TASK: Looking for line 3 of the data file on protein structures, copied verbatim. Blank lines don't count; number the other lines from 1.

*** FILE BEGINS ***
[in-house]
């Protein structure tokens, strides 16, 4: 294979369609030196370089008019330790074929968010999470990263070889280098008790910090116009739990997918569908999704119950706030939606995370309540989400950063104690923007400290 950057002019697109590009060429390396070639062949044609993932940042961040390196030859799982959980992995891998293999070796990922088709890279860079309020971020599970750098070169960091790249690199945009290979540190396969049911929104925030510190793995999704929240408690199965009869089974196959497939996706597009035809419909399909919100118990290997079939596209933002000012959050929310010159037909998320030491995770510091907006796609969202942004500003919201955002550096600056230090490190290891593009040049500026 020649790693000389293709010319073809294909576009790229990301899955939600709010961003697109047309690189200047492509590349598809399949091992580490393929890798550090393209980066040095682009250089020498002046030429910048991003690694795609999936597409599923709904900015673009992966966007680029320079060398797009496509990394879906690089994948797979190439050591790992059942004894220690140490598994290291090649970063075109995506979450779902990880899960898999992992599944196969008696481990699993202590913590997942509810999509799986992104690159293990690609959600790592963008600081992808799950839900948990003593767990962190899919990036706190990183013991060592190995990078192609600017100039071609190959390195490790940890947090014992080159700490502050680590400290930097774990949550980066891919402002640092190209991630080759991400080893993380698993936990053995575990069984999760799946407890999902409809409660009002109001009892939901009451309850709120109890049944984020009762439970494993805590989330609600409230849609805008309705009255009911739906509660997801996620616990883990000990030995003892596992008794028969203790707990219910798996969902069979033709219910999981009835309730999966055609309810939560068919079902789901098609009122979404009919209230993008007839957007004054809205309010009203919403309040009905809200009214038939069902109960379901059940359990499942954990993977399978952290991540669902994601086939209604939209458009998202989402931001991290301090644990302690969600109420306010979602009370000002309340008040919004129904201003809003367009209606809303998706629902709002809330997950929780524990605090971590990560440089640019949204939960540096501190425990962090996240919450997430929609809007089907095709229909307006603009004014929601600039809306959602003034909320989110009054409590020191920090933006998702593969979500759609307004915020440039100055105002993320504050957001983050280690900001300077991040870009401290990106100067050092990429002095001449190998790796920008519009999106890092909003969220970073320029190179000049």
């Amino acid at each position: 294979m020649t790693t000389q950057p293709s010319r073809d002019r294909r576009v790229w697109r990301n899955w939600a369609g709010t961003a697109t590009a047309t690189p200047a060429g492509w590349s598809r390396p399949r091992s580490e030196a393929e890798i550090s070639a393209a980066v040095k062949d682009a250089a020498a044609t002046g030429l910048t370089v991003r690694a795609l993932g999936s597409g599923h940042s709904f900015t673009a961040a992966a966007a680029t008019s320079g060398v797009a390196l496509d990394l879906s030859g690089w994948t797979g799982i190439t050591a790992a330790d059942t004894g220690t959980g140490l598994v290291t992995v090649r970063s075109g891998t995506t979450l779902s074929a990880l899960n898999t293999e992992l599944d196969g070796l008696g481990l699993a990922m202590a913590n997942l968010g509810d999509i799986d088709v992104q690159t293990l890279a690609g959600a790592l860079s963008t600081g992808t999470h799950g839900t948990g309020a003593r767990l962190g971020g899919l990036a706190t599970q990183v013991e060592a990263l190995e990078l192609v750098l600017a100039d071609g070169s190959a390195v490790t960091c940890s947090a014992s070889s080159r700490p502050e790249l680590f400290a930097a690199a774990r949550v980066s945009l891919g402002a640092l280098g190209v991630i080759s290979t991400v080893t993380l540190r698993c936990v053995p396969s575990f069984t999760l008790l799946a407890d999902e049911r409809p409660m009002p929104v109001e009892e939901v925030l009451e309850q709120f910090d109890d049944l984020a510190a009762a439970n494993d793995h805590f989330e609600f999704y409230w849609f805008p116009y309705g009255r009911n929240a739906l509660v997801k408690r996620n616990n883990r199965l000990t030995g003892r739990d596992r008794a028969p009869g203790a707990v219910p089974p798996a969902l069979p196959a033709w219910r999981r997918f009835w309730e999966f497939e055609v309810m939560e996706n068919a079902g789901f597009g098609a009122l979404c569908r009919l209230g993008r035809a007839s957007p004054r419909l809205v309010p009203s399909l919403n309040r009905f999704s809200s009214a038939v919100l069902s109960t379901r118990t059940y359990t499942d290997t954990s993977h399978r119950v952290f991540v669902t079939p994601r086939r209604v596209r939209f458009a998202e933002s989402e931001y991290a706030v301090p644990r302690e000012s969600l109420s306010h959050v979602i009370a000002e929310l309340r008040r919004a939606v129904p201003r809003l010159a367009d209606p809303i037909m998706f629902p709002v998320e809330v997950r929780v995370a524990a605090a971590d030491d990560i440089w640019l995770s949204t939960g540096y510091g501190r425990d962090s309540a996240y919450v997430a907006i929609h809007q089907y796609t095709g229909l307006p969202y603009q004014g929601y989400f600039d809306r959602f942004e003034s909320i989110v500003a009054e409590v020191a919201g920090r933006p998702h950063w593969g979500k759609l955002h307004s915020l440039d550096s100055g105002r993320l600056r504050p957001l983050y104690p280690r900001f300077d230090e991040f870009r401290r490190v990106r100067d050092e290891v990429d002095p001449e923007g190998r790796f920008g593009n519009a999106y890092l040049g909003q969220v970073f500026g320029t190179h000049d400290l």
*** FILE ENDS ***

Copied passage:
């Amino acid at each position: 294979m020649t790693t000389q950057p293709s010319r073809d002019r294909r576009v790229w697109r990301n899955w939600a369609g709010t961003a697109t590009a047309t690189p200047a060429g492509w590349s598809r390396p399949r091992s580490e030196a393929e890798i550090s070639a393209a980066v040095k062949d682009a250089a020498a044609t002046g030429l910048t370089v991003r690694a795609l993932g999936s597409g599923h940042s709904f900015t673009a961040a992966a966007a680029t008019s320079g060398v797009a390196l496509d990394l879906s030859g690089w994948t797979g799982i190439t050591a790992a330790d059942t004894g220690t959980g140490l598994v290291t992995v090649r970063s075109g891998t995506t979450l779902s074929a990880l899960n898999t293999e992992l599944d196969g070796l008696g481990l699993a990922m202590a913590n997942l968010g509810d999509i799986d088709v992104q690159t293990l890279a690609g959600a790592l860079s963008t600081g992808t999470h799950g839900t948990g309020a003593r767990l962190g971020g899919l990036a706190t599970q990183v013991e060592a990263l190995e990078l192609v750098l600017a100039d071609g070169s190959a390195v490790t960091c940890s947090a014992s070889s080159r700490p502050e790249l680590f400290a930097a690199a774990r949550v980066s945009l891919g402002a640092l280098g190209v991630i080759s290979t991400v080893t993380l540190r698993c936990v053995p396969s575990f069984t999760l008790l799946a407890d999902e049911r409809p409660m009002p929104v109001e009892e939901v925030l009451e309850q709120f910090d109890d049944l984020a510190a009762a439970n494993d793995h805590f989330e609600f999704y409230w849609f805008p116009y309705g009255r009911n929240a739906l509660v997801k408690r996620n616990n883990r199965l000990t030995g003892r739990d596992r008794a028969p009869g203790a707990v219910p089974p798996a969902l069979p196959a033709w219910r999981r997918f009835w309730e999966f497939e055609v309810m939560e996706n068919a079902g789901f597009g098609a009122l979404c569908r009919l209230g993008r035809a007839s957007p004054r419909l809205v309010p009203s399909l919403n309040r009905f999704s809200s009214a038939v919100l069902s109960t379901r118990t059940y359990t499942d290997t954990s993977h399978r119950v952290f991540v669902t079939p994601r086939r209604v596209r939209f458009a998202e933002s989402e931001y991290a706030v301090p644990r302690e000012s969600l109420s306010h959050v979602i009370a000002e929310l309340r008040r919004a939606v129904p201003r809003l010159a367009d209606p809303i037909m998706f629902p709002v998320e809330v997950r929780v995370a524990a605090a971590d030491d990560i440089w640019l995770s949204t939960g540096y510091g501190r425990d962090s309540a996240y919450v997430a907006i929609h809007q089907y796609t095709g229909l307006p969202y603009q004014g929601y989400f600039d809306r959602f942004e003034s909320i989110v500003a009054e409590v020191a919201g920090r933006p998702h950063w593969g979500k759609l955002h307004s915020l440039d550096s100055g105002r993320l600056r504050p957001l983050y104690p280690r900001f300077d230090e991040f870009r401290r490190v990106r100067d050092e290891v990429d002095p001449e923007g190998r790796f920008g593009n519009a999106y890092l040049g909003q969220v970073f500026g320029t190179h000049d400290l």